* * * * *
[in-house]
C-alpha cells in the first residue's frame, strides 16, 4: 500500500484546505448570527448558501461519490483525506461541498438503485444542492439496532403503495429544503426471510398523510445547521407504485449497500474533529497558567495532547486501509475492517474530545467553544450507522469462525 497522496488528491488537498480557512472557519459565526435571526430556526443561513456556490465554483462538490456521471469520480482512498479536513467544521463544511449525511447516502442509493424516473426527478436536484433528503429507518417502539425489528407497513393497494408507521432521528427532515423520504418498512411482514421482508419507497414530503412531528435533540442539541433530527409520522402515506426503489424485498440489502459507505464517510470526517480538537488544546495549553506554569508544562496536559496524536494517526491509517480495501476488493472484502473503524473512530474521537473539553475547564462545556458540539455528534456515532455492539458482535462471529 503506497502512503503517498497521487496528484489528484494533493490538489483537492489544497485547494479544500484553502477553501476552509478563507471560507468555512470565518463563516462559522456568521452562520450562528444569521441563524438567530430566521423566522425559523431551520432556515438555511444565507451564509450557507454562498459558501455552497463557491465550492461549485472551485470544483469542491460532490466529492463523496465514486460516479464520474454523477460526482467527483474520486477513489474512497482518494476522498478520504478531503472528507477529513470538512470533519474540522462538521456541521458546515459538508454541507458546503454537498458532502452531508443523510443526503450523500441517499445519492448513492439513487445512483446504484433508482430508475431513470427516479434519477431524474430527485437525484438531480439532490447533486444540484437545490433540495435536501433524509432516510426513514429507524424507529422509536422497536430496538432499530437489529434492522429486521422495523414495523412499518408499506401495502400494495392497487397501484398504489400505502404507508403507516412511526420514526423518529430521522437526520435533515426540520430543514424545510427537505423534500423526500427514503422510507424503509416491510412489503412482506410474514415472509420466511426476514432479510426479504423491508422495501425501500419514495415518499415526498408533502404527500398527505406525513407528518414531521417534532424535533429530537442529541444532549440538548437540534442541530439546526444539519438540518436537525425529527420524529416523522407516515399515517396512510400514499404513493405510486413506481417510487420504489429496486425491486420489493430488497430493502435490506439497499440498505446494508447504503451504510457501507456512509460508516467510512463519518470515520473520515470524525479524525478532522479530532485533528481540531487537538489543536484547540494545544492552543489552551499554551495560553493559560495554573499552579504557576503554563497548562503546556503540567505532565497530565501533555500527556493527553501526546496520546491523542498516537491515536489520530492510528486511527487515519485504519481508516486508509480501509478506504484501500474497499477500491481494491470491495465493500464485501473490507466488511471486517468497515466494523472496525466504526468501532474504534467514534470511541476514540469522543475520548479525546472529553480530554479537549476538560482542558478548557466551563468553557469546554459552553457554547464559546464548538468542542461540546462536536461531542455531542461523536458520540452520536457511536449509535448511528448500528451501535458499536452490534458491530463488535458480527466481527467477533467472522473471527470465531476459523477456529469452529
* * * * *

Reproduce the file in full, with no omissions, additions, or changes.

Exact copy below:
[in-house]
C-alpha cells in the first residue's frame, strides 16, 4: 500500500484546505448570527448558501461519490483525506461541498438503485444542492439496532403503495429544503426471510398523510445547521407504485449497500474533529497558567495532547486501509475492517474530545467553544450507522469462525 497522496488528491488537498480557512472557519459565526435571526430556526443561513456556490465554483462538490456521471469520480482512498479536513467544521463544511449525511447516502442509493424516473426527478436536484433528503429507518417502539425489528407497513393497494408507521432521528427532515423520504418498512411482514421482508419507497414530503412531528435533540442539541433530527409520522402515506426503489424485498440489502459507505464517510470526517480538537488544546495549553506554569508544562496536559496524536494517526491509517480495501476488493472484502473503524473512530474521537473539553475547564462545556458540539455528534456515532455492539458482535462471529 503506497502512503503517498497521487496528484489528484494533493490538489483537492489544497485547494479544500484553502477553501476552509478563507471560507468555512470565518463563516462559522456568521452562520450562528444569521441563524438567530430566521423566522425559523431551520432556515438555511444565507451564509450557507454562498459558501455552497463557491465550492461549485472551485470544483469542491460532490466529492463523496465514486460516479464520474454523477460526482467527483474520486477513489474512497482518494476522498478520504478531503472528507477529513470538512470533519474540522462538521456541521458546515459538508454541507458546503454537498458532502452531508443523510443526503450523500441517499445519492448513492439513487445512483446504484433508482430508475431513470427516479434519477431524474430527485437525484438531480439532490447533486444540484437545490433540495435536501433524509432516510426513514429507524424507529422509536422497536430496538432499530437489529434492522429486521422495523414495523412499518408499506401495502400494495392497487397501484398504489400505502404507508403507516412511526420514526423518529430521522437526520435533515426540520430543514424545510427537505423534500423526500427514503422510507424503509416491510412489503412482506410474514415472509420466511426476514432479510426479504423491508422495501425501500419514495415518499415526498408533502404527500398527505406525513407528518414531521417534532424535533429530537442529541444532549440538548437540534442541530439546526444539519438540518436537525425529527420524529416523522407516515399515517396512510400514499404513493405510486413506481417510487420504489429496486425491486420489493430488497430493502435490506439497499440498505446494508447504503451504510457501507456512509460508516467510512463519518470515520473520515470524525479524525478532522479530532485533528481540531487537538489543536484547540494545544492552543489552551499554551495560553493559560495554573499552579504557576503554563497548562503546556503540567505532565497530565501533555500527556493527553501526546496520546491523542498516537491515536489520530492510528486511527487515519485504519481508516486508509480501509478506504484501500474497499477500491481494491470491495465493500464485501473490507466488511471486517468497515466494523472496525466504526468501532474504534467514534470511541476514540469522543475520548479525546472529553480530554479537549476538560482542558478548557466551563468553557469546554459552553457554547464559546464548538468542542461540546462536536461531542455531542461523536458520540452520536457511536449509535448511528448500528451501535458499536452490534458491530463488535458480527466481527467477533467472522473471527470465531476459523477456529469452529